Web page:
Friday, December 15, 2017

Olfactive Entaglement

This is a kidney glomerulus, but the brain has them too, they’re a cluster of nerve endings. source

Here we have a beautiful example of “quantum hedonics,” which is what I call the ability for odors to be considered both good and bad in a population, and even within the same individuals. (Hedonics means whether a thing is considered good or bad.)

At the end of Hidden Scents, there is an essay detailing this paradoxical nature of the smell of isovaleric acid, which is the smell of both vomit and Parmesan cheese. How can a thing be both good and bad at the same time? One cannot categorize a system where some of its components are, simultaneously, opposites of eachother. In this case, as suspected at the end of the article clipped below, the subjective status of the molecules may depend on the other molecules present. The identity or the status of one thing is dependent on the identity or status or presence of all the others. Therefore, in this type of situation, things do not exist in themselves but as an inseparable part of a whole.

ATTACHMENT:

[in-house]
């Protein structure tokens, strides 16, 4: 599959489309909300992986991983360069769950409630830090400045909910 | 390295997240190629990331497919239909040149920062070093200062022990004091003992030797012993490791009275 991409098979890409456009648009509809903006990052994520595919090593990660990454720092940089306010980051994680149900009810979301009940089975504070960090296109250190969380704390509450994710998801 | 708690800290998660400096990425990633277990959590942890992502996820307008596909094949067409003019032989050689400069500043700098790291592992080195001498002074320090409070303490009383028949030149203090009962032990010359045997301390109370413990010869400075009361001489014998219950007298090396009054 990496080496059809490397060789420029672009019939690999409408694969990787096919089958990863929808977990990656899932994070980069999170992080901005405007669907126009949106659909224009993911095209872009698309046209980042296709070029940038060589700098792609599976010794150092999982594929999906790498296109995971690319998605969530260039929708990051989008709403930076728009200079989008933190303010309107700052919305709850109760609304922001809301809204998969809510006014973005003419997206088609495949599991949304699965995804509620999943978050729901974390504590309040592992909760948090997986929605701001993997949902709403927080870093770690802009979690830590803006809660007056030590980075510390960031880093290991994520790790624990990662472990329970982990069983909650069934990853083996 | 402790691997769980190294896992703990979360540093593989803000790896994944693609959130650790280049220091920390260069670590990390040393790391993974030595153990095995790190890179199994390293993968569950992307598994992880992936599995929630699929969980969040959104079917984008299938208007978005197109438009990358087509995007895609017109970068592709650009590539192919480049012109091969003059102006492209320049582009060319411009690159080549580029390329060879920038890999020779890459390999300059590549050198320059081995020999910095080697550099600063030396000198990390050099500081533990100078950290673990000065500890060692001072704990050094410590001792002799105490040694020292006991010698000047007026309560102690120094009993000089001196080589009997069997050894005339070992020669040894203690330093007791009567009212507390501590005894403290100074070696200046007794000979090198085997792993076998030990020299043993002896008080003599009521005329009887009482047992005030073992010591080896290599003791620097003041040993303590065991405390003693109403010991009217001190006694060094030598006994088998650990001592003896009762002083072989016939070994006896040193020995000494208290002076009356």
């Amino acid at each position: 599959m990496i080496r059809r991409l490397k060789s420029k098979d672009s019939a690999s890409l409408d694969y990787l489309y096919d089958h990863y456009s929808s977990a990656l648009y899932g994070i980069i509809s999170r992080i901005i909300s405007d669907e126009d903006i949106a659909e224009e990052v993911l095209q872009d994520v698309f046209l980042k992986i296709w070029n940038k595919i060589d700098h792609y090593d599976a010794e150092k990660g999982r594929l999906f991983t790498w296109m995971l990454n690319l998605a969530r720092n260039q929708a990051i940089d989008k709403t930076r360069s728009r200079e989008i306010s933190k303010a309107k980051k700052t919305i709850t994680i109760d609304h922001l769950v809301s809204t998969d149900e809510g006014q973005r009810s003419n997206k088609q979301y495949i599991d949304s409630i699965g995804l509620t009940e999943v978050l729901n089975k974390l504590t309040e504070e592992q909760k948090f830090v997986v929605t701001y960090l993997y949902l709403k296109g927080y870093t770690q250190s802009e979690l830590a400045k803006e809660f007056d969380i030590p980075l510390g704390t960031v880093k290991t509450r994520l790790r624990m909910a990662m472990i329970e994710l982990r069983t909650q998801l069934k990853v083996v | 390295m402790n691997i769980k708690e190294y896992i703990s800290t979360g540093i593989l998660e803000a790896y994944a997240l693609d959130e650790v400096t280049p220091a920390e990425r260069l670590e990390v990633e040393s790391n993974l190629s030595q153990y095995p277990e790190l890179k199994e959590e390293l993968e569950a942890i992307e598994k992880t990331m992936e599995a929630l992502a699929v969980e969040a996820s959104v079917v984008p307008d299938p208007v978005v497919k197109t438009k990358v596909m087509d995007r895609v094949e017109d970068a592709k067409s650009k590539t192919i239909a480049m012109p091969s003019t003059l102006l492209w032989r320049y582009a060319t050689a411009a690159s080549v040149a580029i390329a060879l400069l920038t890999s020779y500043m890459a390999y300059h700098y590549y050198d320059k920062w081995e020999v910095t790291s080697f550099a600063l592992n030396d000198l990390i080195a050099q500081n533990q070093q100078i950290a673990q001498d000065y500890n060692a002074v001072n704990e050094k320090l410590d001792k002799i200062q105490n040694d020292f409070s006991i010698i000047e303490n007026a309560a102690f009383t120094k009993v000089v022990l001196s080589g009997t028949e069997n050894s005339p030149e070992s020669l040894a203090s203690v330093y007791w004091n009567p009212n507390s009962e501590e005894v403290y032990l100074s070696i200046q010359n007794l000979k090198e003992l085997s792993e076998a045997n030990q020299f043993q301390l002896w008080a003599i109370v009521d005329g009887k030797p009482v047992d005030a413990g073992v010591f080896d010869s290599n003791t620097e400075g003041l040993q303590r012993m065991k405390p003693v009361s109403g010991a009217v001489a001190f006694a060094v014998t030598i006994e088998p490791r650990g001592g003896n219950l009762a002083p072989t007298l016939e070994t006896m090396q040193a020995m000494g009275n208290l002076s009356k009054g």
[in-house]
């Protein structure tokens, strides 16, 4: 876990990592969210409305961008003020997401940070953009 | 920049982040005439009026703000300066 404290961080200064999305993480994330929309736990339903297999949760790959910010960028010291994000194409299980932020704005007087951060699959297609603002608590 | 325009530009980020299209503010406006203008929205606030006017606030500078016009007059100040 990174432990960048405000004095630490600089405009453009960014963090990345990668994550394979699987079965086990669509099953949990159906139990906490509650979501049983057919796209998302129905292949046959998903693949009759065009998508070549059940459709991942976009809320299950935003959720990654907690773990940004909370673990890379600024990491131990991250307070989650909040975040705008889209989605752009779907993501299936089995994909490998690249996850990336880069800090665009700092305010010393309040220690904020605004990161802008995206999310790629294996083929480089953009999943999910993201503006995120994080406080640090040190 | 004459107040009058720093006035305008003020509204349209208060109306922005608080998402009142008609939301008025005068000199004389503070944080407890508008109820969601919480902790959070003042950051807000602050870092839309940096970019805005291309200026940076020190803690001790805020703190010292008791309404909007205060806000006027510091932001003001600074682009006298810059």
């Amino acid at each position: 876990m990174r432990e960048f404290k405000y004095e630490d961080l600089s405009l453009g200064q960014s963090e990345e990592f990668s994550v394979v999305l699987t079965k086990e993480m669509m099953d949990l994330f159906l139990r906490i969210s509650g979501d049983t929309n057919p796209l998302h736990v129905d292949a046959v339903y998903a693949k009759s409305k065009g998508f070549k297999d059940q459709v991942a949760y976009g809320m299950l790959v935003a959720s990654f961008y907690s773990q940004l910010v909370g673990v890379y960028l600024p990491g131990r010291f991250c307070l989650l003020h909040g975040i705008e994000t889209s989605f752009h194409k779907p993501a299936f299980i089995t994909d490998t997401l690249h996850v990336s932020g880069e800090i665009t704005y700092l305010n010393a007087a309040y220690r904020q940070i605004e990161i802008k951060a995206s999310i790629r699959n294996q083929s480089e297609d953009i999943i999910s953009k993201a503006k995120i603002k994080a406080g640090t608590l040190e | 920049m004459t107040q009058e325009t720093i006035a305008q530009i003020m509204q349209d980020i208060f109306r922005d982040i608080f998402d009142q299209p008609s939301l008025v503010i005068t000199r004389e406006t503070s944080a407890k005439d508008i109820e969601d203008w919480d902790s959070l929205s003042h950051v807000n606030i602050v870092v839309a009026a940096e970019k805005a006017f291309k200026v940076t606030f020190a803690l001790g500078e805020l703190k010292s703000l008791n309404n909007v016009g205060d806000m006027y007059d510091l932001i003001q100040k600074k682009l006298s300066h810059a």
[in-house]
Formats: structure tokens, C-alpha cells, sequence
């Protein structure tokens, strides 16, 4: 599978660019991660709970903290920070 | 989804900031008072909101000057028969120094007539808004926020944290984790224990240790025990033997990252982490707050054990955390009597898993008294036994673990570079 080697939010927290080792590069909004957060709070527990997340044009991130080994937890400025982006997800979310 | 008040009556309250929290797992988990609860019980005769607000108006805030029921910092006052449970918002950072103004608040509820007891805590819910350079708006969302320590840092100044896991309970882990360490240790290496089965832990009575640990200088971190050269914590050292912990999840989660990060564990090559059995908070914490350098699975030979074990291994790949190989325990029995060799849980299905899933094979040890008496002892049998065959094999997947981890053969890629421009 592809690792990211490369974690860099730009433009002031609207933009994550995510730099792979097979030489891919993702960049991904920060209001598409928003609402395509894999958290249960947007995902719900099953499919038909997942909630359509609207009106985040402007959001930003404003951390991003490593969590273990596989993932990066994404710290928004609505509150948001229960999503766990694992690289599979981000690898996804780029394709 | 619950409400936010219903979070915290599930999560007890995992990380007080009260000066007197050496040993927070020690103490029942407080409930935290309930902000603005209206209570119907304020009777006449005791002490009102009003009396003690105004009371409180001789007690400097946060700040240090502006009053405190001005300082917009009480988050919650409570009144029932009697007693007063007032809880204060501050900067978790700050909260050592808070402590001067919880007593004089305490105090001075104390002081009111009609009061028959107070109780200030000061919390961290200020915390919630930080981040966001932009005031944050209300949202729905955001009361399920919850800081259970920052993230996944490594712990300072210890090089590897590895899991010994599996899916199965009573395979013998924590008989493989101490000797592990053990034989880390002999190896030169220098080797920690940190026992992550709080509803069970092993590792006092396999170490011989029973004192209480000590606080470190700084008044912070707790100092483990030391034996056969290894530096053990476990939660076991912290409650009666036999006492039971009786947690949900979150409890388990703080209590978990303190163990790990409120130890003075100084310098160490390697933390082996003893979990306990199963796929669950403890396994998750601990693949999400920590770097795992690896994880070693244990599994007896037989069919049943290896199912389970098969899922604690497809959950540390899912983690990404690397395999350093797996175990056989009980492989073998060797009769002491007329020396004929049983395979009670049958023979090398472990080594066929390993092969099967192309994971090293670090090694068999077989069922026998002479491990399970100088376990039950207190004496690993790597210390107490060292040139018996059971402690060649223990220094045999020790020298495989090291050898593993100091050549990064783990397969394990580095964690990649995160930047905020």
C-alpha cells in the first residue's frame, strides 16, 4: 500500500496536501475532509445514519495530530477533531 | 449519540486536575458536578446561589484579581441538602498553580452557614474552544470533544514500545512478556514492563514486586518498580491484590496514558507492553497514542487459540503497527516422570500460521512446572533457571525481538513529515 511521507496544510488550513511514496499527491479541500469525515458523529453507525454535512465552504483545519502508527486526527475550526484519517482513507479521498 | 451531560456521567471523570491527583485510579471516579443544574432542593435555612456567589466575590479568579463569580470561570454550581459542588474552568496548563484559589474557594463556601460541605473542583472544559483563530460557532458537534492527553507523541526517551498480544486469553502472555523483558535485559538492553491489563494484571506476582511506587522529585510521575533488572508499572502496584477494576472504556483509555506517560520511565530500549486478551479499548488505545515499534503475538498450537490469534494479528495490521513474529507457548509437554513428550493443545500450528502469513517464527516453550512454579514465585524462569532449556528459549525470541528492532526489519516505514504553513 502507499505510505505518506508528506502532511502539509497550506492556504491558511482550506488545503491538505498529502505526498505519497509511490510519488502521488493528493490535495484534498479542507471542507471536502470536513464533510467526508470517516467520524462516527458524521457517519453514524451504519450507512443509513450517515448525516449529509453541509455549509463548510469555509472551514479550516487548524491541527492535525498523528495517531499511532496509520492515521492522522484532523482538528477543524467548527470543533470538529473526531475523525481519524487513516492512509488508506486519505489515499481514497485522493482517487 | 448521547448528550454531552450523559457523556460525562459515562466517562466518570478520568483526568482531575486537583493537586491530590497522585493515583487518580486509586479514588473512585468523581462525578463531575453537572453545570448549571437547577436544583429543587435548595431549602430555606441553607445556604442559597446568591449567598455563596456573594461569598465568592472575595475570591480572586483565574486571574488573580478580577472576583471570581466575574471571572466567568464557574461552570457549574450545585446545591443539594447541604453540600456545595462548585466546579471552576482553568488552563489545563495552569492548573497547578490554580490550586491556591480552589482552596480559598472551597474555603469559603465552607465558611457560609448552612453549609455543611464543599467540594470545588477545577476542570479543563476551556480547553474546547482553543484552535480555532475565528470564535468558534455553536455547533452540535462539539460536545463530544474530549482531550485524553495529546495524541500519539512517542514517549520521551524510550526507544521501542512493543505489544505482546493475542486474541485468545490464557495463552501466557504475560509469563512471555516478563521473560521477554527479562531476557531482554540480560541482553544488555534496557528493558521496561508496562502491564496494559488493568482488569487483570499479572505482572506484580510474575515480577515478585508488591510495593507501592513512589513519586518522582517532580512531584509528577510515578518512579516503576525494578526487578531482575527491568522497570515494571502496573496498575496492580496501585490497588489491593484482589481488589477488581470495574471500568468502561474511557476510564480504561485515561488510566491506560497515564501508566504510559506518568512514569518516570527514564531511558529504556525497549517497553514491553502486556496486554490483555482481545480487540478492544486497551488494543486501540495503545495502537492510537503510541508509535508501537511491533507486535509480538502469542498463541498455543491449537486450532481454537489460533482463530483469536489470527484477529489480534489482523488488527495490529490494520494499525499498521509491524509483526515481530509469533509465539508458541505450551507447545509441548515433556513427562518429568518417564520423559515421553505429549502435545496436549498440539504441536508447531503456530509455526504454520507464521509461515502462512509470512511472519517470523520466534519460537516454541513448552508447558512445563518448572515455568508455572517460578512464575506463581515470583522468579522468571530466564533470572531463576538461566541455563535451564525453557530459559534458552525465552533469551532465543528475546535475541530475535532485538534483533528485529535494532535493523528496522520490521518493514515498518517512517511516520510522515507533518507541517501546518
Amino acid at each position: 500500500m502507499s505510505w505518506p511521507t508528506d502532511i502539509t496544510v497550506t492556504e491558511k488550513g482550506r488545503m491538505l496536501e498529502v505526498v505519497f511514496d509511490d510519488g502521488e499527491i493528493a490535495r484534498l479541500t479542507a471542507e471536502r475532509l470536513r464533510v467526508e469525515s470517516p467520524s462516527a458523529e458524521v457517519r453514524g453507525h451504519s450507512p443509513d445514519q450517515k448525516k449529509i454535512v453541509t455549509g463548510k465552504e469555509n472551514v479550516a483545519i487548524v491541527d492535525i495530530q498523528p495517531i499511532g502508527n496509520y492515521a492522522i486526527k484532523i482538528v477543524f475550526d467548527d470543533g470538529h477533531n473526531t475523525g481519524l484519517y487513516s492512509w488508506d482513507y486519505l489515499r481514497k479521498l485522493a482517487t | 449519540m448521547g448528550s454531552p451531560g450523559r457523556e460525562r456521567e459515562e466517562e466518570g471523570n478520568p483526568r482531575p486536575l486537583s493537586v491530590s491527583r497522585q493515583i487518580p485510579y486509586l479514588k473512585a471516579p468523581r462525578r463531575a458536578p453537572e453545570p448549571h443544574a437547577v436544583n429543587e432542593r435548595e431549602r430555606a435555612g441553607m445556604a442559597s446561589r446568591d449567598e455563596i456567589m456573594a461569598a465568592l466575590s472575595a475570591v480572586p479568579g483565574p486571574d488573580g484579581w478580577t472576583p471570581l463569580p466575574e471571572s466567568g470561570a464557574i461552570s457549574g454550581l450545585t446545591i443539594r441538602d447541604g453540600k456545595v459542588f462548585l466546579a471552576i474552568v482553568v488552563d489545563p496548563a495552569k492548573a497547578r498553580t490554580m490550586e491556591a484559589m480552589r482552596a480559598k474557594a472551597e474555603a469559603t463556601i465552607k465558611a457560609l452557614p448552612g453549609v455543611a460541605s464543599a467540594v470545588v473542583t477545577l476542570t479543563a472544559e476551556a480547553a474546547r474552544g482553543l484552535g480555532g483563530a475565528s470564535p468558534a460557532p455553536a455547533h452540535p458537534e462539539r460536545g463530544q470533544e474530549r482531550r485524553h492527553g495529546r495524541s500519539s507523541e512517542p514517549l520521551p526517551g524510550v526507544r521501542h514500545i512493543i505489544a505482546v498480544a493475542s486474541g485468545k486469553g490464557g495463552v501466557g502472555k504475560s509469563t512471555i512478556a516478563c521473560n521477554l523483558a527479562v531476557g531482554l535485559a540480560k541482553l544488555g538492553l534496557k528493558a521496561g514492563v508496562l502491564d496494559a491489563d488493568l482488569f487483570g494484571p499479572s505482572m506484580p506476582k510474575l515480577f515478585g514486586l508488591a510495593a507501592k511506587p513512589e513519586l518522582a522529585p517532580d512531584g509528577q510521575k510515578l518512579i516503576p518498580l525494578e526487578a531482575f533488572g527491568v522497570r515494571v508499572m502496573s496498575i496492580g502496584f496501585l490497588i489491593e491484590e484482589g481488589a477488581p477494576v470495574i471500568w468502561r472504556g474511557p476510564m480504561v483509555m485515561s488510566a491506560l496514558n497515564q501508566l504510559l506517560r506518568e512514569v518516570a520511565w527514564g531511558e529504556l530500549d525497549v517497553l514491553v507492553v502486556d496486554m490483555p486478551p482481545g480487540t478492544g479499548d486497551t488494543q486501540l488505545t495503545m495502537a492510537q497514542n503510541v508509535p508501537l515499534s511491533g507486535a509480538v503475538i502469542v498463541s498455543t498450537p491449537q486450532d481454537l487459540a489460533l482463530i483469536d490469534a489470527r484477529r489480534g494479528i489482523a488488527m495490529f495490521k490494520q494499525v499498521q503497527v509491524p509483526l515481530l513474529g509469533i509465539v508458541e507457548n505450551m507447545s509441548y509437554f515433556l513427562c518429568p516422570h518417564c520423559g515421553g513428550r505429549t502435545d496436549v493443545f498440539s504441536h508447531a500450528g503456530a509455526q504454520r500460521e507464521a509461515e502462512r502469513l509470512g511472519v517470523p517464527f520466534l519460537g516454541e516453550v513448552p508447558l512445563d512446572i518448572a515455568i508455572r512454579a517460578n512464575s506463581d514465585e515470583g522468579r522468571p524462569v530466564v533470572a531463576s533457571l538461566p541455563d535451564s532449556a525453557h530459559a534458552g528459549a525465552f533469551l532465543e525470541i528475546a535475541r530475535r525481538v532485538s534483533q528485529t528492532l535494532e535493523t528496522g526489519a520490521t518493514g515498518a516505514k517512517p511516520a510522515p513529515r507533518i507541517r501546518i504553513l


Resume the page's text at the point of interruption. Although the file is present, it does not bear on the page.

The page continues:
Stinky or fragrant? Predicting changing odor preferences

Published in Neuron, the work shows how the activity of neurons in the olfactory processing center of the Drosophila brain can be decoded to predict behavioral responses to odors, and reveals that the relative preference of odors can flip depending on the situation.
Their model suggests that each glomerulus contributes to attraction or aversion with a specific weight. Summing the transformed and weighted activity of all glomeruli not only matched the real behavioral responses to the odors used to make the model, but also accurately predicted responses to new odorants. Kazama notes that contrary to the prevalent hypothesis in the field, the results imply that this computation does not rely on a small subset of glomeruli, but likely requires most, if not all, of them.

The model also predicted that the relative preference of odors would vary, and could even switch, depending on the nature of other odorants present in the environment.

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